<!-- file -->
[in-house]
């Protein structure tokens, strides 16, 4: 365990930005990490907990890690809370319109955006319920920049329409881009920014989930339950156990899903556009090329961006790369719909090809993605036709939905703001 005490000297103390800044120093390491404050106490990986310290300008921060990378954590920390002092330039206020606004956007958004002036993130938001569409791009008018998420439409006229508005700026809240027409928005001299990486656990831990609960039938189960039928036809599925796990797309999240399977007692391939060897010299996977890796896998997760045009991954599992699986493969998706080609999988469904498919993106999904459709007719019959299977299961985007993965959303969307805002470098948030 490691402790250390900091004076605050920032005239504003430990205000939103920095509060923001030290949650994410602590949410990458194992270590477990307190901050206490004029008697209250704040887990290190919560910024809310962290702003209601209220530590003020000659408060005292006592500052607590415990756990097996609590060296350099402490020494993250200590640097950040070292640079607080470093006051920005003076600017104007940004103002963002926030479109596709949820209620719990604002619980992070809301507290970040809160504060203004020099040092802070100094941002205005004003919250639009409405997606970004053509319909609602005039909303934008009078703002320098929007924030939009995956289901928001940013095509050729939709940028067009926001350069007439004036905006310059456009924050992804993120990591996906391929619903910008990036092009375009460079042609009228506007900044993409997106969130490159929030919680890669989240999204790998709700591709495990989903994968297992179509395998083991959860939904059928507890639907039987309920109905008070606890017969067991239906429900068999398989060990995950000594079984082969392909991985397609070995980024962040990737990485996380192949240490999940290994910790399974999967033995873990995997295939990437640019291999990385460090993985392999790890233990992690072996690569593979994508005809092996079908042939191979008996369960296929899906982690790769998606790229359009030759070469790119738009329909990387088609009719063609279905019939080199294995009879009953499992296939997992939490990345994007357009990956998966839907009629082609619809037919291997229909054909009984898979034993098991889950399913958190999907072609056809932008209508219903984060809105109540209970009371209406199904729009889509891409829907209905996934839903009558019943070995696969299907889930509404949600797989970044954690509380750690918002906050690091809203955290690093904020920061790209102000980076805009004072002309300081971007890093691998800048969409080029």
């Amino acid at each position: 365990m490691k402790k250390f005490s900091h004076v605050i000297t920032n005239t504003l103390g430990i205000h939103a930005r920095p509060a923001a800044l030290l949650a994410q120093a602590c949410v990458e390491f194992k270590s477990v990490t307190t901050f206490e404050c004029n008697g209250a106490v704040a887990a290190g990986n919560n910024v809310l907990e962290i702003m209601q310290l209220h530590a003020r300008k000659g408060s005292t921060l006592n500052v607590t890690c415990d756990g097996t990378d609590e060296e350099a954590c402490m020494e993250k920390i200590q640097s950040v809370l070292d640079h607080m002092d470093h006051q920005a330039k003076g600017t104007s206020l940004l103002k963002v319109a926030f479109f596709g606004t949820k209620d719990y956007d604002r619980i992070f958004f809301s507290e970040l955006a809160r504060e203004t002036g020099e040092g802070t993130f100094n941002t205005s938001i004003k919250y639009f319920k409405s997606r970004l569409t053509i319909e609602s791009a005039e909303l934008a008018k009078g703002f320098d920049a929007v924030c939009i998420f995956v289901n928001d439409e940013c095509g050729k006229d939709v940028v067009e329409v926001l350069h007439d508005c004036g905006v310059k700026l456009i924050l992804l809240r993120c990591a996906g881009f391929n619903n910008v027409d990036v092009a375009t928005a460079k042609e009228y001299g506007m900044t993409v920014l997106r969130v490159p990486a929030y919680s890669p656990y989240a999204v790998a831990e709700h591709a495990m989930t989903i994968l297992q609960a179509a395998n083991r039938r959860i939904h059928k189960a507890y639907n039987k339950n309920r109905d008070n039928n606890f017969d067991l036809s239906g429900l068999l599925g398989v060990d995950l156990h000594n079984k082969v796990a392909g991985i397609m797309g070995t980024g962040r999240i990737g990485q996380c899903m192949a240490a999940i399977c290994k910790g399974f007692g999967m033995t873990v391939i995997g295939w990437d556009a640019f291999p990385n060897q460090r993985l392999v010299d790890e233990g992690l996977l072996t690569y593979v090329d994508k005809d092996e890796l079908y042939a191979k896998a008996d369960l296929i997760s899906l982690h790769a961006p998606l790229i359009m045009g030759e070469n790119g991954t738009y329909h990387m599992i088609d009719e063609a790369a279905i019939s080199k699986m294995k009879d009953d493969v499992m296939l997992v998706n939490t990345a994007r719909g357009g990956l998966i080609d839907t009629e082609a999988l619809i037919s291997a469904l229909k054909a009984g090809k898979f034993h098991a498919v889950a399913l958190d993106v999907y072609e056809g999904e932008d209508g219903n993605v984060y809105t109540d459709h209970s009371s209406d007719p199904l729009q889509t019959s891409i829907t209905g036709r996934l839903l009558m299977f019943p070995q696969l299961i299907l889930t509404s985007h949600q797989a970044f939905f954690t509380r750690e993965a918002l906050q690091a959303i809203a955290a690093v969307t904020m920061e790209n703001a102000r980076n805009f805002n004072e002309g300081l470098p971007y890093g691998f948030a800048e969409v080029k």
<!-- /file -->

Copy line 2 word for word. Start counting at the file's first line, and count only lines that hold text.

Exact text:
């Protein structure tokens, strides 16, 4: 365990930005990490907990890690809370319109955006319920920049329409881009920014989930339950156990899903556009090329961006790369719909090809993605036709939905703001 005490000297103390800044120093390491404050106490990986310290300008921060990378954590920390002092330039206020606004956007958004002036993130938001569409791009008018998420439409006229508005700026809240027409928005001299990486656990831990609960039938189960039928036809599925796990797309999240399977007692391939060897010299996977890796896998997760045009991954599992699986493969998706080609999988469904498919993106999904459709007719019959299977299961985007993965959303969307805002470098948030 490691402790250390900091004076605050920032005239504003430990205000939103920095509060923001030290949650994410602590949410990458194992270590477990307190901050206490004029008697209250704040887990290190919560910024809310962290702003209601209220530590003020000659408060005292006592500052607590415990756990097996609590060296350099402490020494993250200590640097950040070292640079607080470093006051920005003076600017104007940004103002963002926030479109596709949820209620719990604002619980992070809301507290970040809160504060203004020099040092802070100094941002205005004003919250639009409405997606970004053509319909609602005039909303934008009078703002320098929007924030939009995956289901928001940013095509050729939709940028067009926001350069007439004036905006310059456009924050992804993120990591996906391929619903910008990036092009375009460079042609009228506007900044993409997106969130490159929030919680890669989240999204790998709700591709495990989903994968297992179509395998083991959860939904059928507890639907039987309920109905008070606890017969067991239906429900068999398989060990995950000594079984082969392909991985397609070995980024962040990737990485996380192949240490999940290994910790399974999967033995873990995997295939990437640019291999990385460090993985392999790890233990992690072996690569593979994508005809092996079908042939191979008996369960296929899906982690790769998606790229359009030759070469790119738009329909990387088609009719063609279905019939080199294995009879009953499992296939997992939490990345994007357009990956998966839907009629082609619809037919291997229909054909009984898979034993098991889950399913958190999907072609056809932008209508219903984060809105109540209970009371209406199904729009889509891409829907209905996934839903009558019943070995696969299907889930509404949600797989970044954690509380750690918002906050690091809203955290690093904020920061790209102000980076805009004072002309300081971007890093691998800048969409080029």